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Old 06-30-2003, 09:19 PM
Kestas Kestas is offline
I told you so!
Join Date: Jun 2002
Location: Motor City, MI
Posts: 2,741
Energy Dispersive Spectroscopy

I use a $250,000 instrument at my disposal in the lab.

I don't think Cu-Be alloys are designed for electrical contacts.

I think I spoke too soon about tin being a preferred coating material for contacts. Tin is more for leads that get soldered. But it doesn't corrode as quickly as zinc, therefore it is useful as a coating on these fuses. After all, why would the manufacturer go to the trouble of putting tin on zinc?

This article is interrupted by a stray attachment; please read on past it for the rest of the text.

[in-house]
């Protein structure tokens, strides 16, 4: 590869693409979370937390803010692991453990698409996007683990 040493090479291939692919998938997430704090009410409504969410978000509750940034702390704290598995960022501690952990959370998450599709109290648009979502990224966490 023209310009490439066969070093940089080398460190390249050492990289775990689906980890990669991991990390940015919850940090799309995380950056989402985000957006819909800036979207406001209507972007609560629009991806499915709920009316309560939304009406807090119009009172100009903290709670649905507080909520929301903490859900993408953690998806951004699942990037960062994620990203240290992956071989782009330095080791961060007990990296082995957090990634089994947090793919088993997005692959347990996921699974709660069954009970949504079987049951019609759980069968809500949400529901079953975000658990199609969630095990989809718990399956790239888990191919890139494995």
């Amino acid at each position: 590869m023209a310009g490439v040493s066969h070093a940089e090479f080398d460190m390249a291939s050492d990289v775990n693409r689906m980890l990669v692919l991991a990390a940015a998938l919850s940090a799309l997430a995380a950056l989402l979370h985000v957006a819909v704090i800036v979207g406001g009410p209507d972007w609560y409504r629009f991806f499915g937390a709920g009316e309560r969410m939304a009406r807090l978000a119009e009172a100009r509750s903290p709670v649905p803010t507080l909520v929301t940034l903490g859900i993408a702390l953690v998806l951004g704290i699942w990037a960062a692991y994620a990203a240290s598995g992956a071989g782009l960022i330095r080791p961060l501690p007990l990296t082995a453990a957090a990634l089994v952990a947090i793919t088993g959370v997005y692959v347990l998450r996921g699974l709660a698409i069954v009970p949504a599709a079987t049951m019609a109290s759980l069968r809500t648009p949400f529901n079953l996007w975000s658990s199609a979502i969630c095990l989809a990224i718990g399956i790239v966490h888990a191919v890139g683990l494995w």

Benzwood, it's interesting you should mention 24KT gold. I know for a fact that Ford gold plates the contacts at the electrical bulkhead at the firewall (I was contracted to study a problem related to these contacts). And I wouldn't be surprised if it is used for contacts in the air bag system. Gold is the ultimate material you can use for contacts.

I revived this thead because I was under the mistaken impression - perhaps from the sales pitch from the replacement (Cu) fuse manufacturers - that MB fuses are aluminum. I looked at my fuses and saw a dull gray color, so I assumed the sales pitch was correct and my fuses are corroded. I was quite surprised to see that not only are the fuses NOT aluminum, but tin-coated as well, with little corrosion. This explains the dull gray color. But the dissimilar metals in the fuse box can lead to corrosion. Copper or brass fuses would be better in this regard.
95 E320 Cabriolet, 131K

Last edited by Kestas; 07-01-2003 at 08:46 AM.
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